Market Digest – Week Ending 1/2
A sell-off late on New Year’s Eve left stocks down for the week. Once again, international stocks lagged. Oil prices continued to decline. For 2014 as a whole, headline numbers were somewhat deceptive. For example, the S&P 500 rose 13.9%, but almost no one remotely diversified fared so well. The FTSE All Share ex US index lost nearly 5% for the year. US REITs had a banner year, but commodities and anything else international generally lost ground.
S&P 500: 2,058 (-1.5%)
FTSE All-World ex-US: (-2.1%)
US 10 Year Treasury Yield: 2.11% (-0.14%)
Gold: $1,195 (-0.0%)
USD/EUR: $1.200 (-1.9%)
• Monday – Greek stocks finished down 4%, after having dropped 10% at one point due to a failed Parliamentary attempt to elect a new president and consequent snap elections scheduled for January.
• Tuesday – Debris from missing AirAsia plane found.
• Wednesday – Russia injected more than $700 million into Gazprombank to assure depositors.
• Friday – The US issued sanctions against North Korea in response to its alleged hacking of Sony Pictures. The sanctions primarily target arms exporters, which are a major source of foreign currency for the country.
• Friday – The first trading day of the New Year saw US stocks finish flattish. The US dollar gained against most currencies and nearly broke the $1.20 level against the Euro.
2014 generated mixed emotions for most investors, but there was little to be upset about. The S&P 500 posted its third consecutive double-digit return. It’s the fifth time a streak of that nature has happened in the last 100 years – so while it’s not easy to do, it’s not that rare either. For what it is worth, stocks were up the next year after three of the five times, and in all cases by double digits yet again.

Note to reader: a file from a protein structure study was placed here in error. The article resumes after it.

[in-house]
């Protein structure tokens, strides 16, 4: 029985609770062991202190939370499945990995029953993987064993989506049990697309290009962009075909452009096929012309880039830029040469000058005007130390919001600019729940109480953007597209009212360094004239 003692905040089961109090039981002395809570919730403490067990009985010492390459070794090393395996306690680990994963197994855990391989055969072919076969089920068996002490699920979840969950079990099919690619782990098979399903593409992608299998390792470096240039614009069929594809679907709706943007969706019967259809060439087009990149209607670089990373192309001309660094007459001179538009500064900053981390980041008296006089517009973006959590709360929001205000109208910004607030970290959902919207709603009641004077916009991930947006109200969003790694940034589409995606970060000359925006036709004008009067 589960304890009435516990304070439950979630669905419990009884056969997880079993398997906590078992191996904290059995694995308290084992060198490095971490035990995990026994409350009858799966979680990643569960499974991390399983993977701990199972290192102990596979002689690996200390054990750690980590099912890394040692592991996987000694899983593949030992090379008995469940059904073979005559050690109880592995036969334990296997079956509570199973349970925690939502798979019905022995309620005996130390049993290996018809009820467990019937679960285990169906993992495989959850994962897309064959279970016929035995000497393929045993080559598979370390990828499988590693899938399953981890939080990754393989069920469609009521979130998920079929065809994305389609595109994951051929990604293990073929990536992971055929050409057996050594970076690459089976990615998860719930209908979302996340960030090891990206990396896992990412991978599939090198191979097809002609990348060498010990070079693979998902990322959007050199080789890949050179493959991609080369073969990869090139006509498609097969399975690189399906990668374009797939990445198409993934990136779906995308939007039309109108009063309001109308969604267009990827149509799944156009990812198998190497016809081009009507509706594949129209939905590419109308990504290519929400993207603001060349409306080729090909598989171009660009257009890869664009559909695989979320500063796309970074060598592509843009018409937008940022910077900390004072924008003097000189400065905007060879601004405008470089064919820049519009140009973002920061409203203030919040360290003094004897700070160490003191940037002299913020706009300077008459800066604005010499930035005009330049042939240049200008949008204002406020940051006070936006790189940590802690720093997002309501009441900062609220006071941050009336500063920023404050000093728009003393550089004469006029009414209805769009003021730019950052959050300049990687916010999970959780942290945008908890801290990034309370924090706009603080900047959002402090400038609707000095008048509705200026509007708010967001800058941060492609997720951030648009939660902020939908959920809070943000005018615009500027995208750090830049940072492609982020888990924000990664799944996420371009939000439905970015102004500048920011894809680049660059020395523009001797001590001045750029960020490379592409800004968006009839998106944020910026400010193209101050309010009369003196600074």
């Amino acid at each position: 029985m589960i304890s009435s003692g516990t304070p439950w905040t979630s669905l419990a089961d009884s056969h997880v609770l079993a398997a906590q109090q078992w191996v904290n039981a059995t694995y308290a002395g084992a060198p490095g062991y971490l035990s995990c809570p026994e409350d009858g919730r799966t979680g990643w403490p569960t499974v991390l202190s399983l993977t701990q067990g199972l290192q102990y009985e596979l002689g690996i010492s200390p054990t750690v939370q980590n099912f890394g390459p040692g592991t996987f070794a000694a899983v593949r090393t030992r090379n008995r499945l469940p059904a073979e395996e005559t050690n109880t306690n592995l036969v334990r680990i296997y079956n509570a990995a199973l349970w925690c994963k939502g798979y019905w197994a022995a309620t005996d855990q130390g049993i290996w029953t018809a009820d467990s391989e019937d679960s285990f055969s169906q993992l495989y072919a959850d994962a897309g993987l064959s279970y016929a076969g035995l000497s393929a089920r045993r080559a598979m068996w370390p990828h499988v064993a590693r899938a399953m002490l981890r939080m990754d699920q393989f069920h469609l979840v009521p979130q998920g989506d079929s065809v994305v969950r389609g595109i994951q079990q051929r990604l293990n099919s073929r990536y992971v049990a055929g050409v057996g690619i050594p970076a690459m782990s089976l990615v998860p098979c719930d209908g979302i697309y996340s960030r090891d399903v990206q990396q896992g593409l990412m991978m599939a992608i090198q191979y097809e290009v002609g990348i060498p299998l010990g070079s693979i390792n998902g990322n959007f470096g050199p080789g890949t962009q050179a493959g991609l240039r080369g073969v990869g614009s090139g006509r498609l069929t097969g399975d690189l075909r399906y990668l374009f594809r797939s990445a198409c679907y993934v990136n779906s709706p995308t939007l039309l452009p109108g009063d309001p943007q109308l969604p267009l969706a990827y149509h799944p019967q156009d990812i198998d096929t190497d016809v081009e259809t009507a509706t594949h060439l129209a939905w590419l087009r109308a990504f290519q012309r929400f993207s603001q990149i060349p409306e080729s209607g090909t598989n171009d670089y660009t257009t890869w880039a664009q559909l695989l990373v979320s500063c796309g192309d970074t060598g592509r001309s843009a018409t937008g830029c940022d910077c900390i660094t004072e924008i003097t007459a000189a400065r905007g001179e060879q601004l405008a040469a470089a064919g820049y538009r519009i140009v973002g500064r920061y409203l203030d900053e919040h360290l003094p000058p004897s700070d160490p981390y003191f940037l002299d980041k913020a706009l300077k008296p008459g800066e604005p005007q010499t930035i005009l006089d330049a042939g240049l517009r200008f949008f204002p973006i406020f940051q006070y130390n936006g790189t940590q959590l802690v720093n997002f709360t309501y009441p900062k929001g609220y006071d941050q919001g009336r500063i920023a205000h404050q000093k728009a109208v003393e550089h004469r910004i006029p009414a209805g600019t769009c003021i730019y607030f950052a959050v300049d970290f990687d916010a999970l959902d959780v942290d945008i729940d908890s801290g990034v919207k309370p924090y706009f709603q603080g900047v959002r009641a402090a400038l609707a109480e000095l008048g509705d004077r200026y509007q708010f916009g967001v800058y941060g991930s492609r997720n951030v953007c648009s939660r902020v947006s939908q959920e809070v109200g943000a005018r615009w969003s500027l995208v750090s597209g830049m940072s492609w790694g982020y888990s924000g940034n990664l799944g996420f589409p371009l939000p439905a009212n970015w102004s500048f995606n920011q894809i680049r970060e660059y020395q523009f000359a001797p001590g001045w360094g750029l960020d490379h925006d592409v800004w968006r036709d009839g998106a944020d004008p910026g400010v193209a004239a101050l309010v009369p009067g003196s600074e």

On the other hand, owning anything other than Large Cap US stocks or US REITs felt mildly disappointing. Small cap stocks were up only about 5%, and international stocks were down. Gold was slightly negative and Commodities got crushed.
An enjoyable aspect of 2014 was that outside of commodities, volatility was very low. There were no drops in the S&P 500 greater than 10%, and it felt like bonds ticked slowly higher all year long. Putting it together, it was a year where most diversified investors should have walked away with a return a few percentage points higher than inflation – and with nothing to lose sleep over. There’s nothing wrong with that.
Happy New Year from all of us at Personal Capital.